Perhaps Oliver takes the view that she should accept any interview request that comes along to promote her book and her cause, but Allen is going to get far more out of this than she will, and the effect is to mainstream poisonous conspiracy thinking. Pairing her on the show with the absurd Michael Shrimpton (who, incidentally, has a recent conviction for possessing indecent images of boys) adds to the degradation of her work. There is nothing in the Carl Beech case that suddenly makes more sense if a “put up job” is posited, and this convergence between concerns about “grooming gangs” and “VIP abuse rings” conspiracy mongering may yet take society into new and even darker territory, despite Beech’s conviction (I discussed how the conspiracy milieu reacted to the verdict here).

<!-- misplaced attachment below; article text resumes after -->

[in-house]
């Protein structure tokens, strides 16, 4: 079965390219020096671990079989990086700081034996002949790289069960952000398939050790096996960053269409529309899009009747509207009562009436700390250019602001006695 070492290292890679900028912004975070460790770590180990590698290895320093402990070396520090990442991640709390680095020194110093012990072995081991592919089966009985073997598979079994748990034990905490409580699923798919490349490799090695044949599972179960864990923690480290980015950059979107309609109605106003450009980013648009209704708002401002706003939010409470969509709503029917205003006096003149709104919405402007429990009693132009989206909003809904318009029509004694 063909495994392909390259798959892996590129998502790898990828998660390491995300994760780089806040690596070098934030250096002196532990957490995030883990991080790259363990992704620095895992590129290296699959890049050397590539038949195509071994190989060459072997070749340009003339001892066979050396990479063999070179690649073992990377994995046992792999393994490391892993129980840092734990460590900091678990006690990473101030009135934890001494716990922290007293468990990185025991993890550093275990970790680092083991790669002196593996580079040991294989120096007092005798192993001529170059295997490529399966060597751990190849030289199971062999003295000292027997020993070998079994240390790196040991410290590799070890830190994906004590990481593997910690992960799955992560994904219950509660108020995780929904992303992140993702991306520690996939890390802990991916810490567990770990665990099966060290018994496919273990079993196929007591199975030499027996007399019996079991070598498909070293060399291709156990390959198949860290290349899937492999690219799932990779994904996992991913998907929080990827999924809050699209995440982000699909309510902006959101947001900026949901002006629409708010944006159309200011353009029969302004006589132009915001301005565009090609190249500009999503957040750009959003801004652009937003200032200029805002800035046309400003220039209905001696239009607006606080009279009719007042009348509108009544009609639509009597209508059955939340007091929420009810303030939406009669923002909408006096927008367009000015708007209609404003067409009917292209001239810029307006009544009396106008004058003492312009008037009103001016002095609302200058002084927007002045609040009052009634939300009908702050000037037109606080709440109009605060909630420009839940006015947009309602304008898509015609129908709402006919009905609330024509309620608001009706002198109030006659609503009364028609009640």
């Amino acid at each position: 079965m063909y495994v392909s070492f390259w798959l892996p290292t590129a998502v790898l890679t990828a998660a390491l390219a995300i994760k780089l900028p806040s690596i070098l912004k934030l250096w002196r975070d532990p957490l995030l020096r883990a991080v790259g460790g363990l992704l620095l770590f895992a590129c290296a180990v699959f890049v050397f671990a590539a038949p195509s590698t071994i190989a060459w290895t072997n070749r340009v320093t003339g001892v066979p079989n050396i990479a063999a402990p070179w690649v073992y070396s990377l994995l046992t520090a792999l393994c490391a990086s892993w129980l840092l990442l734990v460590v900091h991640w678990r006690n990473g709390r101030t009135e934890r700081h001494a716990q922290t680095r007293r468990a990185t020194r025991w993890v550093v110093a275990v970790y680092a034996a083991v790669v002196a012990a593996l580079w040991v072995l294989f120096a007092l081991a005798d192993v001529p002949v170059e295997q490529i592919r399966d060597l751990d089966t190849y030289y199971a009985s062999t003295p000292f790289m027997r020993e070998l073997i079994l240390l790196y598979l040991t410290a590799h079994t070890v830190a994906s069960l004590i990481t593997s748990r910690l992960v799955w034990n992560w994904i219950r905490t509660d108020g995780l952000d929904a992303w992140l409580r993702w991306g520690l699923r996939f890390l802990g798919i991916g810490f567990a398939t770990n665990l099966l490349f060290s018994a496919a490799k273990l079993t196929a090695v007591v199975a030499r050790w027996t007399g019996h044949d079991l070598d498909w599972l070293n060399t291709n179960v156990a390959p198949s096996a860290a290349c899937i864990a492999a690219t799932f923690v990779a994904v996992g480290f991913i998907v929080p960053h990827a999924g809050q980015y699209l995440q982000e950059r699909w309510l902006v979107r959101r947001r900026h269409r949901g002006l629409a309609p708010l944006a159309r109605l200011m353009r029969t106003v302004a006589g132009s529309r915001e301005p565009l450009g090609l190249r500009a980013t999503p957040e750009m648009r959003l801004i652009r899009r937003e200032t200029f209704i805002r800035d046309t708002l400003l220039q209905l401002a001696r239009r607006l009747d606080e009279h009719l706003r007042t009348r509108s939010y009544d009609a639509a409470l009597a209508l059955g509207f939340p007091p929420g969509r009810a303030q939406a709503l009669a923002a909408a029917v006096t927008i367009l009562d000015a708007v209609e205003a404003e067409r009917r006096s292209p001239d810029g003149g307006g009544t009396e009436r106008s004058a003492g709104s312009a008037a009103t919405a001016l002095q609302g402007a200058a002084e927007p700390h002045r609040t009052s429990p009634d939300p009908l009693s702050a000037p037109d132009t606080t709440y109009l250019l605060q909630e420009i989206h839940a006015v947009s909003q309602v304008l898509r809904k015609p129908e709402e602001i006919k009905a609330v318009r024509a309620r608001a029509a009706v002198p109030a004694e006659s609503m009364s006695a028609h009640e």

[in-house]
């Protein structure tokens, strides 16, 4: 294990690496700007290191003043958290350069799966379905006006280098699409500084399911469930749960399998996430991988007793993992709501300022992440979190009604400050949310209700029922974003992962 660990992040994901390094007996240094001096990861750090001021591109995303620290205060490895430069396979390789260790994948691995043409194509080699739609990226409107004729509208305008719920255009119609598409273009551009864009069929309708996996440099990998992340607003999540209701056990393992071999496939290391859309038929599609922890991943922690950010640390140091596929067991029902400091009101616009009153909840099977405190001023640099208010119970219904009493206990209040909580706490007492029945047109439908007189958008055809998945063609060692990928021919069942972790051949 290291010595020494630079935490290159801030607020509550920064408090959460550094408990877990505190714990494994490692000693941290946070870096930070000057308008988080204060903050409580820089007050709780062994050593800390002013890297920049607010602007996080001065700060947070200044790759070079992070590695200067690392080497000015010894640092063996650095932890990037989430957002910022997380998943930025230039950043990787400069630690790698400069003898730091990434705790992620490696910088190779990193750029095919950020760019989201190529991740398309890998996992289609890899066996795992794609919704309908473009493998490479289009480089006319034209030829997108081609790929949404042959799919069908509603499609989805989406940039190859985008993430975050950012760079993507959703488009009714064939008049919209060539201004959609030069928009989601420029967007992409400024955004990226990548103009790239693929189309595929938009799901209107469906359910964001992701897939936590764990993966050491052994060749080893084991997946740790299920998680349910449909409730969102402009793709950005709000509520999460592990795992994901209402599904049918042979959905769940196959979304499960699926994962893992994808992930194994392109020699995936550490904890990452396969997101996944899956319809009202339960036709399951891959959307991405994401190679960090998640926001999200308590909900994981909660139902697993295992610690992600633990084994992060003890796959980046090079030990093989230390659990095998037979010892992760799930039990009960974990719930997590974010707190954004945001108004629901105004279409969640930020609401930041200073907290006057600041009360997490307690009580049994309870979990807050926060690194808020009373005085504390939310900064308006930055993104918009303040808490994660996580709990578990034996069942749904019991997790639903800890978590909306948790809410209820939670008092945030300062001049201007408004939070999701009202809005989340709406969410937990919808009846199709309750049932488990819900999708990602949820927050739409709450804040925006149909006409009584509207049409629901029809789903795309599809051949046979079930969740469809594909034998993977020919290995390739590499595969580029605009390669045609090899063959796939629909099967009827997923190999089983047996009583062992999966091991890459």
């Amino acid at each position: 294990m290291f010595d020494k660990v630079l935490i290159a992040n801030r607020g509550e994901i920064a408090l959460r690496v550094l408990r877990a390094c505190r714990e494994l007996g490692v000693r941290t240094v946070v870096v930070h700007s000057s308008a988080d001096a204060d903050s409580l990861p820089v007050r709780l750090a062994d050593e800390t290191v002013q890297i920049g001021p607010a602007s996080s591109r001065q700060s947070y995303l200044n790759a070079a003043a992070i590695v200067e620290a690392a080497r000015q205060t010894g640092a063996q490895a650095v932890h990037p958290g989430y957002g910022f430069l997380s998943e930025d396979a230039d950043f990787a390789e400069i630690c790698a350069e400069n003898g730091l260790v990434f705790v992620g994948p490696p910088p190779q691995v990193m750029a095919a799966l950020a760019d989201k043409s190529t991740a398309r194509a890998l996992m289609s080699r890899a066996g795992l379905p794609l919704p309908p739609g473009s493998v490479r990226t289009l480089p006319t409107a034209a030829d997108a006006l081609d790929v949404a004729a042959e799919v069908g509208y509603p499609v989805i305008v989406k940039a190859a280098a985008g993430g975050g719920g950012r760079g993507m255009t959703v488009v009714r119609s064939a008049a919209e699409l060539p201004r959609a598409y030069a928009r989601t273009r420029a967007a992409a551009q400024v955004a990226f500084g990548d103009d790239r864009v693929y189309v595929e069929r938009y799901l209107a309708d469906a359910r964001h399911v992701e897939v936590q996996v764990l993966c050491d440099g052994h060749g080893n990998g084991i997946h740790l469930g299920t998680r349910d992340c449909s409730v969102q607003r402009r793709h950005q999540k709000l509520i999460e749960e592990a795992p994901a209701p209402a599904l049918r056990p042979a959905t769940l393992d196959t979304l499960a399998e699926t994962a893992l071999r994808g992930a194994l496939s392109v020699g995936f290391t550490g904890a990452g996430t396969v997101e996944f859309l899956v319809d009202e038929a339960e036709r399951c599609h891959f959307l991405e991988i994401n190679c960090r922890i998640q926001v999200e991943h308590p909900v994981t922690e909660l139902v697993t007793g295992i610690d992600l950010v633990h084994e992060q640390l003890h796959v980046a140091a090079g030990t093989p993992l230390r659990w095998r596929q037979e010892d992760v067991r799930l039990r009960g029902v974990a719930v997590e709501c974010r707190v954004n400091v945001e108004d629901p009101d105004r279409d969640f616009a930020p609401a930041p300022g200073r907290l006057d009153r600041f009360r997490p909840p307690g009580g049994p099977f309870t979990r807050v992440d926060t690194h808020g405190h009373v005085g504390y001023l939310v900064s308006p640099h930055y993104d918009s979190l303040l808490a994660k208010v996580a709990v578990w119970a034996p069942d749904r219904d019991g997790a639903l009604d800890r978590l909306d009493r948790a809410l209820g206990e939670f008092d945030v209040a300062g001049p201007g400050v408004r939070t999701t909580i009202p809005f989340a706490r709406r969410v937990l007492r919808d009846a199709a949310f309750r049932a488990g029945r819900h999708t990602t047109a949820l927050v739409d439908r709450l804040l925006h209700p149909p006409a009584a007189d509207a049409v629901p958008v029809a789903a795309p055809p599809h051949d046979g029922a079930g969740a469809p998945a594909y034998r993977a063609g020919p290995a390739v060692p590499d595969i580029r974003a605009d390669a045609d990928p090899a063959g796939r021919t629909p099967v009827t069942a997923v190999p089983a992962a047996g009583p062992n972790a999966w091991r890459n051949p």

Oliver has referred to her appearance on the show via a Re-Tweet of one Richard Willett, whose Brick in the Wall Media company is making a documentary about her and apparently provides video services for her foundation. It seems likely that Willett facilitated her appearance – Willett was himself recently a Richie Allen guest, and someone else he has made a documentary about (Alex Smith, aka the hypnotist Jonathan Royle) was on just yesterday. Willett is a self-described conspiracy theorist, and he also has his own podcast, called Glitch in the Code. A recent guest was Henry Makow, author of Illuminati: The Cult that Hijacked the World (“Masonic and Jewish bankers who finagled a monopoly over government credit”). On Twitter, Willett claims that Apple and Google apps contain Masonic and occult symbolism; he also argues that the US presidency is a “puppet of the banking families… Rothschild zionism”, and that JFK was shot because he resisted this.